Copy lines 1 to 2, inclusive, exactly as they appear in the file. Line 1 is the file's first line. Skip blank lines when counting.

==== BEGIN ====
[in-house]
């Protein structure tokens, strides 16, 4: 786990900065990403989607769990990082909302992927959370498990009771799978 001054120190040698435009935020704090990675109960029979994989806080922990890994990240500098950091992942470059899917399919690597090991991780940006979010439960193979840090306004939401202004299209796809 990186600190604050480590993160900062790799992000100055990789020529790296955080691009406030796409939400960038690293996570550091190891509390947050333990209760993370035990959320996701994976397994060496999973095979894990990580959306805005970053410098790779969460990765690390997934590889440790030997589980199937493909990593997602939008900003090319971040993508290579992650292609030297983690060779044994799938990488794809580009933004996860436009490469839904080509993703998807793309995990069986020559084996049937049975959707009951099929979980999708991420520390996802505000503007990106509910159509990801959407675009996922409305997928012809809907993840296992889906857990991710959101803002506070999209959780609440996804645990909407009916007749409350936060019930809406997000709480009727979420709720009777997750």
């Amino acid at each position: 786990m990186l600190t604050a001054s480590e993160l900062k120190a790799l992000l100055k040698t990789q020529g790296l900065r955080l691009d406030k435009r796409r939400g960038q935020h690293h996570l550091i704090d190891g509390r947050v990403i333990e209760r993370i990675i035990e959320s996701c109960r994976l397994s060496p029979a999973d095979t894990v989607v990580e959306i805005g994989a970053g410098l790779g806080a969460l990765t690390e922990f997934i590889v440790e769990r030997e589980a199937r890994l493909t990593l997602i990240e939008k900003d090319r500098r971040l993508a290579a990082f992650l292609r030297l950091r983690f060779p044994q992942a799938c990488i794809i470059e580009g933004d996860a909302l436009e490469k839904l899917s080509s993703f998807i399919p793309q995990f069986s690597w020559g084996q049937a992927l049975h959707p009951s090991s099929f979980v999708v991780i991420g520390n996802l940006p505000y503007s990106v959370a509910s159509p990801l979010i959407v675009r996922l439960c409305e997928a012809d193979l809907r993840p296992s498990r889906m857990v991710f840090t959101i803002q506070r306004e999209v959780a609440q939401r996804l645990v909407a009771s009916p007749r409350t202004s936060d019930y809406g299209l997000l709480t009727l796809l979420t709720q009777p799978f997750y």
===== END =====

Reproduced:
[in-house]
């Protein structure tokens, strides 16, 4: 786990900065990403989607769990990082909302992927959370498990009771799978 001054120190040698435009935020704090990675109960029979994989806080922990890994990240500098950091992942470059899917399919690597090991991780940006979010439960193979840090306004939401202004299209796809 990186600190604050480590993160900062790799992000100055990789020529790296955080691009406030796409939400960038690293996570550091190891509390947050333990209760993370035990959320996701994976397994060496999973095979894990990580959306805005970053410098790779969460990765690390997934590889440790030997589980199937493909990593997602939008900003090319971040993508290579992650292609030297983690060779044994799938990488794809580009933004996860436009490469839904080509993703998807793309995990069986020559084996049937049975959707009951099929979980999708991420520390996802505000503007990106509910159509990801959407675009996922409305997928012809809907993840296992889906857990991710959101803002506070999209959780609440996804645990909407009916007749409350936060019930809406997000709480009727979420709720009777997750």